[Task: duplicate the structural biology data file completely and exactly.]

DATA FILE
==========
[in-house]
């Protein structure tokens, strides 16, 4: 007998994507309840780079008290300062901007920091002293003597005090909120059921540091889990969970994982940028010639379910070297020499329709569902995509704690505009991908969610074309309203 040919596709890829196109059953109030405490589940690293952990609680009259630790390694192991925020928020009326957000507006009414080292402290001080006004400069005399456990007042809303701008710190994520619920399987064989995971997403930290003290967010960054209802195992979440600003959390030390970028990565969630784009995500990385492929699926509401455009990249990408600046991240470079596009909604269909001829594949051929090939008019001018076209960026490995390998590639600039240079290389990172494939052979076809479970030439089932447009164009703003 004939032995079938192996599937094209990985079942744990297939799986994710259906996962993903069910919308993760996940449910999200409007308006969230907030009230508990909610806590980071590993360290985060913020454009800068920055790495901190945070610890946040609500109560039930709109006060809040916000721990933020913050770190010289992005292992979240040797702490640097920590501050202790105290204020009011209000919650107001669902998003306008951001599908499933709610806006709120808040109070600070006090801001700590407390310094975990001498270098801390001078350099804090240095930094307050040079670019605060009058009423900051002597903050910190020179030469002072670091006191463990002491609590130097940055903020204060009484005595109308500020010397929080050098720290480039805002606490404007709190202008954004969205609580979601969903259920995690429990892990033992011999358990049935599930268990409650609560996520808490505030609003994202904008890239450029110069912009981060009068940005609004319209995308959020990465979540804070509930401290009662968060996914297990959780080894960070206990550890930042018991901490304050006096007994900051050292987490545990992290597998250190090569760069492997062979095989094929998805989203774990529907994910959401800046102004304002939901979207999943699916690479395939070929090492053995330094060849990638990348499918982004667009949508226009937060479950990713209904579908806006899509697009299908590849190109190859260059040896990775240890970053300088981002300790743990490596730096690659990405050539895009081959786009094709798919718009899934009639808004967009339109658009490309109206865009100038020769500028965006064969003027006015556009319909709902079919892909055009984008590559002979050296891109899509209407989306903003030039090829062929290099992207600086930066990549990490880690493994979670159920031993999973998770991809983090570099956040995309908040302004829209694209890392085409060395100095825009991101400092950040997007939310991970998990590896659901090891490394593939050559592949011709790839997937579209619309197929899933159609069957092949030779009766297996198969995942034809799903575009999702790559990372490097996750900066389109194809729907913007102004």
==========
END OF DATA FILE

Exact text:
[in-house]
């Protein structure tokens, strides 16, 4: 007998994507309840780079008290300062901007920091002293003597005090909120059921540091889990969970994982940028010639379910070297020499329709569902995509704690505009991908969610074309309203 040919596709890829196109059953109030405490589940690293952990609680009259630790390694192991925020928020009326957000507006009414080292402290001080006004400069005399456990007042809303701008710190994520619920399987064989995971997403930290003290967010960054209802195992979440600003959390030390970028990565969630784009995500990385492929699926509401455009990249990408600046991240470079596009909604269909001829594949051929090939008019001018076209960026490995390998590639600039240079290389990172494939052979076809479970030439089932447009164009703003 004939032995079938192996599937094209990985079942744990297939799986994710259906996962993903069910919308993760996940449910999200409007308006969230907030009230508990909610806590980071590993360290985060913020454009800068920055790495901190945070610890946040609500109560039930709109006060809040916000721990933020913050770190010289992005292992979240040797702490640097920590501050202790105290204020009011209000919650107001669902998003306008951001599908499933709610806006709120808040109070600070006090801001700590407390310094975990001498270098801390001078350099804090240095930094307050040079670019605060009058009423900051002597903050910190020179030469002072670091006191463990002491609590130097940055903020204060009484005595109308500020010397929080050098720290480039805002606490404007709190202008954004969205609580979601969903259920995690429990892990033992011999358990049935599930268990409650609560996520808490505030609003994202904008890239450029110069912009981060009068940005609004319209995308959020990465979540804070509930401290009662968060996914297990959780080894960070206990550890930042018991901490304050006096007994900051050292987490545990992290597998250190090569760069492997062979095989094929998805989203774990529907994910959401800046102004304002939901979207999943699916690479395939070929090492053995330094060849990638990348499918982004667009949508226009937060479950990713209904579908806006899509697009299908590849190109190859260059040896990775240890970053300088981002300790743990490596730096690659990405050539895009081959786009094709798919718009899934009639808004967009339109658009490309109206865009100038020769500028965006064969003027006015556009319909709902079919892909055009984008590559002979050296891109899509209407989306903003030039090829062929290099992207600086930066990549990490880690493994979670159920031993999973998770991809983090570099956040995309908040302004829209694209890392085409060395100095825009991101400092950040997007939310991970998990590896659901090891490394593939050559592949011709790839997937579209619309197929899933159609069957092949030779009766297996198969995942034809799903575009999702790559990372490097996750900066389109194809729907913007102004």